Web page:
Implications For Autism

A disorder that is not yet officially defined or recognized by the medical community may have implications for treating some of the symptoms of autism.

Children who suffer from what many doctors and therapists are calling “sensory integration problems” may experience heightened sensations; perhaps causing them to “gag at the mere whiff of common smells or cry out when touched.” They may also be under-sensitive, “banging into things” and “duck walking through the day as if not entirely aware of their surroundings.” The condition usually leads to anxiety, tantrums, or problems in the classroom - symptoms that are also common in children with autism.

Experts on the disorder suggest that there is a reluctance to formally recognize it because doing so would introduce a whole new disability with a whole new set of implications for the special education system, which already costs state governments a hefty chuck of change.

Luckily, occupational therapists have had some success in treating the disorder. The first step, of course, is for parents to identify what causes the disruptive behaviors. Then, in one-hour daily sessions, therapists present stimuli gradually to help children build up a tolerance and help them better deal with their discomfort. For children who are under-sensitive, the therapy is done in reverse: “Get them lifting, pulling and working - until they gradually become more alert to the feel of the body and its surroundings.”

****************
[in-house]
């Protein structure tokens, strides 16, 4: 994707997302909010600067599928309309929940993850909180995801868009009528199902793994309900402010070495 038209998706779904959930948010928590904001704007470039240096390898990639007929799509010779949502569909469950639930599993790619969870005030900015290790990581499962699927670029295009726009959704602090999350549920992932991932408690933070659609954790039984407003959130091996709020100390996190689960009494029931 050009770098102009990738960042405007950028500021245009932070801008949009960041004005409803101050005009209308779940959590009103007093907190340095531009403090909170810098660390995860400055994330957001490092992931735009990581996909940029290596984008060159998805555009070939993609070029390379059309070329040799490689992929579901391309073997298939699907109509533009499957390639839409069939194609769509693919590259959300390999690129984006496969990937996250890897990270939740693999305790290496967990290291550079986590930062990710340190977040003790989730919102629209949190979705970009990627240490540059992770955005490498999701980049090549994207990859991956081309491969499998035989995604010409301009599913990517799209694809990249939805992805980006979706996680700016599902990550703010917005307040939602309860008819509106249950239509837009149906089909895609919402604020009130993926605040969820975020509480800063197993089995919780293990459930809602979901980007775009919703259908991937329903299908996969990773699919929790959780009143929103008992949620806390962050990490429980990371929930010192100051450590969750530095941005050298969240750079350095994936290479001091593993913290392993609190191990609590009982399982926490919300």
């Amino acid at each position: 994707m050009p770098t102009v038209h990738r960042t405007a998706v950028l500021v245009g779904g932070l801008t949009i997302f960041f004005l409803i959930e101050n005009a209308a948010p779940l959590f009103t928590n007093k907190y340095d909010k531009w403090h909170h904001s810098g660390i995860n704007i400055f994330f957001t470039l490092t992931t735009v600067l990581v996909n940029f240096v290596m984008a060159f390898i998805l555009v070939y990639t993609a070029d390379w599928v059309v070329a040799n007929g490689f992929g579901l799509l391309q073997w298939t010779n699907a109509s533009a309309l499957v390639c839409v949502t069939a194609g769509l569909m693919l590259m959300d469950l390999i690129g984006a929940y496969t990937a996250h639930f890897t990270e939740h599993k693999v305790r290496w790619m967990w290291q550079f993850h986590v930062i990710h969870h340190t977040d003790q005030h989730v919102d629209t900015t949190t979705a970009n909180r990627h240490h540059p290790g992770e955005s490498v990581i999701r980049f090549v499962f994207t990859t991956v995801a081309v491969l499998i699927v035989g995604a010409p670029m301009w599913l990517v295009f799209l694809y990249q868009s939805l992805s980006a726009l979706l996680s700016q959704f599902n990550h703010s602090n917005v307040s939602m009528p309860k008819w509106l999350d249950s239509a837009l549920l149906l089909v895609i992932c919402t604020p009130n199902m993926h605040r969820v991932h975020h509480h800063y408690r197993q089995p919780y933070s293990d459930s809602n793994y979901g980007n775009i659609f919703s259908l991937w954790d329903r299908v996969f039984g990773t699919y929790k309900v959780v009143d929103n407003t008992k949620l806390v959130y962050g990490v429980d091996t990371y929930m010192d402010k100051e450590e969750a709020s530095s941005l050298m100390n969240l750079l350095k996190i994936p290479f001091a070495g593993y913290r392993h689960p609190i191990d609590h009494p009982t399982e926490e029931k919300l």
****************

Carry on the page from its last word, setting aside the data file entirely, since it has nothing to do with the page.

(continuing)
For children with autism, who often erupt in tantrum or shut down completely at the presence of certain stimuli, the same kind of occupational therapy may be beneficial. For example, Christopher, the main character in The Curious Incident of the Dog in the Night-time, hated to be touched. Undoubtedly, his parents went though the same kind of gradual process to develop their system of touching hands with Christopher as an alternative to hugging him. For teachers, the success of treatment plans for children with these sensory disorders has implications for working with autistic students: be patient, be gentle, and be gradual in your approach.

Contributed by: Mike Lederman

Carey, Benedict. (June 5, 2007) “The Disorder is Sensory; the Diagnosis, Elusive”
http://www.nytimes.com/2007/06/05/health/psychology/05sens.html?ex=1185854400&en=d0ef99b414839257&ei=5070

Haddon, Mark. The Curious Incident of the Dog in the Night-time. Vintage Contemoraries, New York. 2003.